Anonymous More than 1 year ago
This was an amazing series I couldn't put it down. I really hope he can finish it I'm dying to read the third book. I had the same problem with my color as anonymous did though mine kept repeating page 81 then jumping back but i fixed mine by restarting my color and didnt have the problem again.
Anonymous More than 1 year ago
Two words describes this book and series so far-outstanding stories!
GhostwriterNY More than 1 year ago
Mr. Nylund has done it again great transition from mortal coils and this book is just as good if I dare say better no more action packed would be an more appropriate comparison to Mortal Coils the first book. In the series. Go out and get this book NOW!!!!
KC-Lewis More than 1 year ago
After reading reviews of this book, I ordered it immediately. I just couldn't read it fast enough. It was well written, very interesting, and managed to effectively tell the story of all the characters without being too excessive or boring. I would highly recommend this book to anyone. This is one of the best books I've read in recent days. This is the 1st book I have read from this author, I look forward to the next book.
CyanideSamurai More than 1 year ago
Kind of like Harry Potter for adults. Except with Gods.
peterpoway More than 1 year ago
This is the best book I have read in a long time and better (much) than the first Mortal Coils book. In many ways, this book is two books in that the first part deals with the kids in school and the second part the conflict where the kids destiny begins to be shaped. The book is incredibly interesting and complex and I did not want to put it down. Without giving too much away, Eric Nylund has created an interesting universe where neither family is truly good or evil. In this universe he has fleshed out worlds based on current events and mythic gods of the past. The way he "humanizes" the gods is very interesting and compelling. With regard to the story, both kids have their purpose, but neither truly sees the issues with its own side. This is one of the ways the book is so interesting as the kids, who are potentially members of either side, get to see the good in both, but also the flaws and evil. Add on to this that both start to grow up and have romantic feelings, which lead one down a path completely different than the others. At the end of the book you are left hanging. It appears that each kid has chosen a path; one that will likely lead them to choose different sides; but this can still change. Overall, this is a great book and I can't wait to read number three. It cannot come soon enough.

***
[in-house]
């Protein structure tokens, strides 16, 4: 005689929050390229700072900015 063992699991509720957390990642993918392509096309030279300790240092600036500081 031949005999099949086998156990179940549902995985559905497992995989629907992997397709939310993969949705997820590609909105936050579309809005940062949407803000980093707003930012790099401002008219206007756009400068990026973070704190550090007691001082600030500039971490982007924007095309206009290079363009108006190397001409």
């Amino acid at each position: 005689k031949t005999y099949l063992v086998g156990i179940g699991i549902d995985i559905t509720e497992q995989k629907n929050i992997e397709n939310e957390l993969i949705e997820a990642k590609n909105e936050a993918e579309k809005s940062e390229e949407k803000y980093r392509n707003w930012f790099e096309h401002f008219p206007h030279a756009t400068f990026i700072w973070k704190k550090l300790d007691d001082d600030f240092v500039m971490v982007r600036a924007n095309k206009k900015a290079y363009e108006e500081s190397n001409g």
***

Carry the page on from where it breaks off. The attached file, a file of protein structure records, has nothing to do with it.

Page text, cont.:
burn-m-taz More than 1 year ago
Very nicely done Eric. I like the way you intertwine the knowledge of experience and objectivity with the complexity of the altered states of consciousness and subjectivity. It is almost like.yes, you can touch it with your whole being.blink and it is gone. Just the remnants of a breathless experience tinge on the outskirts of your mind until you pick the story back up to find out "what's next". Thanks for the moments and look forward to the future moments of the Post saga.
Nick09 More than 1 year ago